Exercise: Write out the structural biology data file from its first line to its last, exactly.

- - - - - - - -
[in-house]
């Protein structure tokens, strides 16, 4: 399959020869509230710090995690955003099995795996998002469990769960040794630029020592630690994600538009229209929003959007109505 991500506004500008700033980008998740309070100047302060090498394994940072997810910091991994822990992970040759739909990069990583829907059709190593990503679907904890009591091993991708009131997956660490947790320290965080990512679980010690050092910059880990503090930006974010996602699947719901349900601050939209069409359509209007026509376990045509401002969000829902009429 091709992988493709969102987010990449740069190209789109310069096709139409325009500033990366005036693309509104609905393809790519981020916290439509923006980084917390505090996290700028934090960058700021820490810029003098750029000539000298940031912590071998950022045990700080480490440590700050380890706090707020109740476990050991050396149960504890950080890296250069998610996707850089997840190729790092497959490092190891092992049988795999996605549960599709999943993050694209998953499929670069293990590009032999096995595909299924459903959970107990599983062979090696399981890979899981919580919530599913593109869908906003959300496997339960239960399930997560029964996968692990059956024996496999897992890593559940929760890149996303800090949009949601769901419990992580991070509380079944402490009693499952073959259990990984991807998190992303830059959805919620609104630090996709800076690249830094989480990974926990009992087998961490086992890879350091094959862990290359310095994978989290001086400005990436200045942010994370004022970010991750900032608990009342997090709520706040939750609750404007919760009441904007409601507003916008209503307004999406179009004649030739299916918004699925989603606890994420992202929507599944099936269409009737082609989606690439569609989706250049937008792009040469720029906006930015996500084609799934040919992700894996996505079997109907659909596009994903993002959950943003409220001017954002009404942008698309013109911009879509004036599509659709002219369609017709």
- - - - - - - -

[in-house]
């Protein structure tokens, strides 16, 4: 399959020869509230710090995690955003099995795996998002469990769960040794630029020592630690994600538009229209929003959007109505 991500506004500008700033980008998740309070100047302060090498394994940072997810910091991994822990992970040759739909990069990583829907059709190593990503679907904890009591091993991708009131997956660490947790320290965080990512679980010690050092910059880990503090930006974010996602699947719901349900601050939209069409359509209007026509376990045509401002969000829902009429 091709992988493709969102987010990449740069190209789109310069096709139409325009500033990366005036693309509104609905393809790519981020916290439509923006980084917390505090996290700028934090960058700021820490810029003098750029000539000298940031912590071998950022045990700080480490440590700050380890706090707020109740476990050991050396149960504890950080890296250069998610996707850089997840190729790092497959490092190891092992049988795999996605549960599709999943993050694209998953499929670069293990590009032999096995595909299924459903959970107990599983062979090696399981890979899981919580919530599913593109869908906003959300496997339960239960399930997560029964996968692990059956024996496999897992890593559940929760890149996303800090949009949601769901419990992580991070509380079944402490009693499952073959259990990984991807998190992303830059959805919620609104630090996709800076690249830094989480990974926990009992087998961490086992890879350091094959862990290359310095994978989290001086400005990436200045942010994370004022970010991750900032608990009342997090709520706040939750609750404007919760009441904007409601507003916008209503307004999406179009004649030739299916918004699925989603606890994420992202929507599944099936269409009737082609989606690439569609989706250049937008792009040469720029906006930015996500084609799934040919992700894996996505079997109907659909596009994903993002959950943003409220001017954002009404942008698309013109911009879509004036599509659709002219369609017709």